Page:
5 x LYG Cross Country Champion Sabrina Sinha: “The Most Important Thing Is To Enjoy It”

26th Nov 2020
Edward Roff

Sabrina Sinha tells us how she got into running and shares her advice for young runners starting out

Sabrina Sinha is a former five-time London Youth Games cross country champion and GB Junior International for cross country and track. She is currently part of British Athletics Talent Hub at the University of Birmingham, where she is also studying for a degree in Geology.

We caught up with the talented athlete from Greenwich to find out how she got into running, what she enjoyed most about competing at LYG, and what advice she would give to young runners hoping to follow in her footsteps.

Sabrina has also shared her top tips for everyone taking part in the Nike x LYG Virtual Cross Country, which can be found on our social media channels. The Nike x LYG Virtual Cross Country is an exciting new event designed to keep young Londoners active. Find out how you can get involved here.

Sabrina Sinha Q&A:

Q: How did you first get into running? 

I would love to say it’s an interesting origin story but quite simply I followed my sister to our local running club. I was around 10, maybe a bit younger. I actually did my first cross country race under my sister’s name because I was too young. I probably shouldn’t admit to that, but that was my first race. I came in the 100s as you do in cross country and I really enjoyed it. Running always came naturally to me. I just loved the freedom of it.

Q: Were you interested in other sports when you were younger?

I was swimming before I started running. Even when I became a runner, I was still swimming for a long time. I competed at the London Youth Games in swimming as well as cross country. I got to regional level. I won some county medals as well. I did well but I don’t think I was ever quite the same as when I was running.

Q: What are your memories of competing at London Youth Games?

I will always remember Parliament Hill. It’s one of the toughest courses on the cross country circuit. The National Championships are also there. At least at the London Youth Games, you get to start half way up the hill!  

Honestly, I have so many fond memories from London Youth Games because as much as it was competitive it was such an enjoyable atmosphere. It was really nice for me to get to compete with my teammates from my running club and from my borough. I’m still really close with a lot of them now. I think that’s the biggest thing, making friendships at such a young age and having shared those experiences, whether it’s plodding round a muddy Parliament Hill or doing various different sports at Crystal Palace.

Q: How did London Youth Games help prepare you for future competitions?

When you’re younger any competition is important but that’s especially true in London where you can’t help but to have that quality. Most of the people I was competing against at London Youth Games, I was also competing against at county and national level. At London Youth Games you were definitely getting the level of competitiveness that you would get at national level but in a friendly environment. You were learning to be competitive, but enjoying it, which is the main thing.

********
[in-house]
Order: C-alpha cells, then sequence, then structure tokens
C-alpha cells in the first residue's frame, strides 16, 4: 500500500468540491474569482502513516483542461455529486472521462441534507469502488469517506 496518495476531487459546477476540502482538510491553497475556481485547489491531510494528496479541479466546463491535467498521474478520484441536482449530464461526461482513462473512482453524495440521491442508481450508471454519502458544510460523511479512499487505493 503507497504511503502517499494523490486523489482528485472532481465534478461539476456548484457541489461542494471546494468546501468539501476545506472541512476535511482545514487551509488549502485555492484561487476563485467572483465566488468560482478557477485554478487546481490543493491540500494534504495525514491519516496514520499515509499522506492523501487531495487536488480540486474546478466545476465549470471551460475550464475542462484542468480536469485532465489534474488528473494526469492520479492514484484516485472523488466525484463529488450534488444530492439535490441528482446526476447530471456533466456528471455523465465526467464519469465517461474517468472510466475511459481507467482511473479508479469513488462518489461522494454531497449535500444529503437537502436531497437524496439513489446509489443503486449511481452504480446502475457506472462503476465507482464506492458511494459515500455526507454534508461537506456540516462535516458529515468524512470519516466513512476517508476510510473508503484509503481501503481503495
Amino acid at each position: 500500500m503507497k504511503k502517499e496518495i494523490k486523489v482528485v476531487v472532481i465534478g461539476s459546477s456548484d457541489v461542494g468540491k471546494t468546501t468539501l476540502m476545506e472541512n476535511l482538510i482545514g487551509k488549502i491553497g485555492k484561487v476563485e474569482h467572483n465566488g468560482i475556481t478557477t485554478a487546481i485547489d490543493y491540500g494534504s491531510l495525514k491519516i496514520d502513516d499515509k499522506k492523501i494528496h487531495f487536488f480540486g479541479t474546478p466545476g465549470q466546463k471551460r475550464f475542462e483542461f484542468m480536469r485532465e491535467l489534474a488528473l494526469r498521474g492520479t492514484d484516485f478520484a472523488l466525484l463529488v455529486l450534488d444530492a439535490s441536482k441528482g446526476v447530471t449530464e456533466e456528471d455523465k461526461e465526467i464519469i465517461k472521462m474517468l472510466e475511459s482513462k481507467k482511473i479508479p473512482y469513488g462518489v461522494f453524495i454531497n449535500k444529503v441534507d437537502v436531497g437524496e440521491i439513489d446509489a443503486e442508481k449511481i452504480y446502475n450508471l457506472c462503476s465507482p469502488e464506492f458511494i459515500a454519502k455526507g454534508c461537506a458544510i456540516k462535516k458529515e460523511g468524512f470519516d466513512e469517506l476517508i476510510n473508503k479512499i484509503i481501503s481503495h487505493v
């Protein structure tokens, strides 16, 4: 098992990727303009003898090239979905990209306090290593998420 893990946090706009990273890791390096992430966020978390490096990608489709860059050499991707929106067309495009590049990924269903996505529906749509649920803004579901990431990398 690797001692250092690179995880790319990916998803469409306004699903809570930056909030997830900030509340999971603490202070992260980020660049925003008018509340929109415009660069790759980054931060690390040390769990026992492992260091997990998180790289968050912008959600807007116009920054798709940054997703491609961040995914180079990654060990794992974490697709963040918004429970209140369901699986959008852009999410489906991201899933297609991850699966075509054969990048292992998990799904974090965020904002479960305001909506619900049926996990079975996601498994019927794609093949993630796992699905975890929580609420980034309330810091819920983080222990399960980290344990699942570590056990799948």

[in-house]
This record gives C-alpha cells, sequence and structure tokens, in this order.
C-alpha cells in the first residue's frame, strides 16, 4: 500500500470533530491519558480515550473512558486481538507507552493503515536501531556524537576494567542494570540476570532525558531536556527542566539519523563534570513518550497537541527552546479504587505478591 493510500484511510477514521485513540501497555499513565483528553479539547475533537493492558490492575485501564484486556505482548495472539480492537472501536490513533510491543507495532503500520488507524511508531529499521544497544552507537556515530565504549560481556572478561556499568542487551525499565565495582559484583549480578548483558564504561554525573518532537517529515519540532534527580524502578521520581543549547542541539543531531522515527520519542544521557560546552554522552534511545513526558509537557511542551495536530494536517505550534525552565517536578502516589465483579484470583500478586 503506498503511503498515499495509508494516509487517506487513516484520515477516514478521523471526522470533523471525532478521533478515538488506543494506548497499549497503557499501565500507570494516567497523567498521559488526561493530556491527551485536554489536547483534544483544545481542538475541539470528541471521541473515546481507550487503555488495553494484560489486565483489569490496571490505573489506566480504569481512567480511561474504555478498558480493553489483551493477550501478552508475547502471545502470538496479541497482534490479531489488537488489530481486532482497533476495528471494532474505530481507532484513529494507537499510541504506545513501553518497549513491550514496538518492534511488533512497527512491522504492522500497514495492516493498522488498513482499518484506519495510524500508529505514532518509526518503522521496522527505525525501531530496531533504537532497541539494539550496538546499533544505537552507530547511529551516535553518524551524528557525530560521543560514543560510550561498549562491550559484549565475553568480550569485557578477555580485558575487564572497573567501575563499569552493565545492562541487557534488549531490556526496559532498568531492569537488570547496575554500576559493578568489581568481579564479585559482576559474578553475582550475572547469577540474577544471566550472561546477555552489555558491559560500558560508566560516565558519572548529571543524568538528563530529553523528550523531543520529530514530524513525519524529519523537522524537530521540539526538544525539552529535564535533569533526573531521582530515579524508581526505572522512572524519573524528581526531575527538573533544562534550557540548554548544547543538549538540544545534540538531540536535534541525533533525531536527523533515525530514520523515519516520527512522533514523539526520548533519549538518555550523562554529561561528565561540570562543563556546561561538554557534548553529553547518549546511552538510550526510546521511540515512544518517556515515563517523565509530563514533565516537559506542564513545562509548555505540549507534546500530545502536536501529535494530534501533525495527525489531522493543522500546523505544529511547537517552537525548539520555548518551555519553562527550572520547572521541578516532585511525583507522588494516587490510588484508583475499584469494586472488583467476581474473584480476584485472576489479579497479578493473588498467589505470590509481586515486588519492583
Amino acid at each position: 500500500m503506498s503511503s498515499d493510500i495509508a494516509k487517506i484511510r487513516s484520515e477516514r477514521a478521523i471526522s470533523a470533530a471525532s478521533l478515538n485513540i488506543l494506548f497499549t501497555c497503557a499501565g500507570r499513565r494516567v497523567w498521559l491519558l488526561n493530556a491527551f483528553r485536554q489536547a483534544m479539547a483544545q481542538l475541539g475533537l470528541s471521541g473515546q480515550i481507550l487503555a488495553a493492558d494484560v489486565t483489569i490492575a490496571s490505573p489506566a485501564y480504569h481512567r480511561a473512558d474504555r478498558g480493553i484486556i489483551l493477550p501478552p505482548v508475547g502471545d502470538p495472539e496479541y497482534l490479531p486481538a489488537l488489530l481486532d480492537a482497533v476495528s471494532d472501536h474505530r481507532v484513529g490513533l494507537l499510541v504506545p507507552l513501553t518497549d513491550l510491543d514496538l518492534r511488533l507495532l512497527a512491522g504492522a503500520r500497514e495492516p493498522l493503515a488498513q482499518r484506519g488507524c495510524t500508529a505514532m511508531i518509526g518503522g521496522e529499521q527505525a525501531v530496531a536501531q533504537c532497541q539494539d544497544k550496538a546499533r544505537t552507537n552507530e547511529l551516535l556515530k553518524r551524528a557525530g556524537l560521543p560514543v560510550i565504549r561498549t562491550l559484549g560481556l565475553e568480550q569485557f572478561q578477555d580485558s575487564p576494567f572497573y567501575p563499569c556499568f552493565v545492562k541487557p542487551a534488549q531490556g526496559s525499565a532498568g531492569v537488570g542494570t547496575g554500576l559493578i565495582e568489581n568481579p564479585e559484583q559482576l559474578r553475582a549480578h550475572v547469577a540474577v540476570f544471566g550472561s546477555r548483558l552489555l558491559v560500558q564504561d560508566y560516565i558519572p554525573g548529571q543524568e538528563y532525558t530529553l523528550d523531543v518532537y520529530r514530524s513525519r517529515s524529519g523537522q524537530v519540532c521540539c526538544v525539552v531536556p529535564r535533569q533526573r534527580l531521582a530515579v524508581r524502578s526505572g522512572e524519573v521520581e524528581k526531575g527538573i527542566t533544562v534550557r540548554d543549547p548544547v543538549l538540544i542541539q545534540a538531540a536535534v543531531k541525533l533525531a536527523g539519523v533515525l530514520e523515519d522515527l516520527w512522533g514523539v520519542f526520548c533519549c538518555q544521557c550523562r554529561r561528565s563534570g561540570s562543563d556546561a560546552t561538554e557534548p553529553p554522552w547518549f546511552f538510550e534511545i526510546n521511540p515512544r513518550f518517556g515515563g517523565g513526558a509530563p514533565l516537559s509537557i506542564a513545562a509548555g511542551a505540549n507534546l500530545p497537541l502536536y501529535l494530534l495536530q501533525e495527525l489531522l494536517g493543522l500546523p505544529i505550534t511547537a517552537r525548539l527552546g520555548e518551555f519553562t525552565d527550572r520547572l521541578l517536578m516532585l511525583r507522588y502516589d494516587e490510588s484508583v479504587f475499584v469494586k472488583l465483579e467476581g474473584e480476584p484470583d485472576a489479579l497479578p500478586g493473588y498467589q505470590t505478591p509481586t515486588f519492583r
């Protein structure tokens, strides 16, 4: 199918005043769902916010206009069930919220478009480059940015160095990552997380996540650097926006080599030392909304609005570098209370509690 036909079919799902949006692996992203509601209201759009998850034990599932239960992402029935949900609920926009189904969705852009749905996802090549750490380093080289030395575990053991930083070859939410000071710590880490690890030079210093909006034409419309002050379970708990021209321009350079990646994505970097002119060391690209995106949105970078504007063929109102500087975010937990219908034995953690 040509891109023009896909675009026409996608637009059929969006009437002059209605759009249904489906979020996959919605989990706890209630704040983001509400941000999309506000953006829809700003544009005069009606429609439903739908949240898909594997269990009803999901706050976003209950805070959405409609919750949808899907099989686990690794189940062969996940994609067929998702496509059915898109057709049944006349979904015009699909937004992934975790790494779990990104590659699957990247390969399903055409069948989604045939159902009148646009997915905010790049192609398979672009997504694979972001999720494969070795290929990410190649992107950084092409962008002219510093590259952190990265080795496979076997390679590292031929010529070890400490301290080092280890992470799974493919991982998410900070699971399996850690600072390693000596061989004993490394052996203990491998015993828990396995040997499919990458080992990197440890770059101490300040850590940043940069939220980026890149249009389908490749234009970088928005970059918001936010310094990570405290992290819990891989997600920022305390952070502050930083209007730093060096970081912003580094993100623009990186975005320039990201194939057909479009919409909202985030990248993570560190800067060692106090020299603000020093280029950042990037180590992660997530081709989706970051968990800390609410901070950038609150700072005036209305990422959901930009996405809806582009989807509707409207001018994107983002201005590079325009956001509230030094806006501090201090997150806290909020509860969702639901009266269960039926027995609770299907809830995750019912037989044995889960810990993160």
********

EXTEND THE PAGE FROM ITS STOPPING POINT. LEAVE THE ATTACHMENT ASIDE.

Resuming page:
Q: You came back to London Youth Games in 2019 to hand out medals to the cross country winners, what was that experience like?  

It was an honour. To see all those kids being where I was all those years ago. It takes you back to why you started. When you have all the energy in the world and you just want to run. If I can inspire even just one kid to enjoy the sport then that means so much to me. That makes all the really tough days where I wanted to give up and I’ve questioned why I’m pushing myself through all of this, worthwhile. It’s an amazing sport and part of being an athlete is having the highs and lows. It gets very tough. Especially when you get to the age I am and you’re trying to make it at a senior level. You have to remember why you started it in the first place.

Q: What advice would you give to young runners starting out?

The most important thing is to enjoy it. If you’re not enjoying it then why are you doing it? Doing sport is about the journey, rather than all the awards you win or the PBs you get. Going out and feeling that sense of freedom and being able to run as fast as you can. As long as you’re enjoying yourself and you love what you’re doing then you’re doing it right, no matter where you come. You should also make as many friends as you can. All of my closest friends are runners. They’re so dedicated to what they do and being around people like that you can’t help but not be inspired and proud of them and proud of yourself.  

Q: What are you hoping to achieve next in your running career?  

I would love to get closer to being at the top nationally. Getting more PBs would be nice. Hopefully next summer there is European U23 Championships, if it goes ahead. It would be a stretch but it’s possible that I could make that. That would be my goal and dream for the next year. But like any athlete the dream would be going to the Olympics. I like to believe it’s not impossible. I will certainly work hard for it. It’s a long way off but it’s the ultimate dream.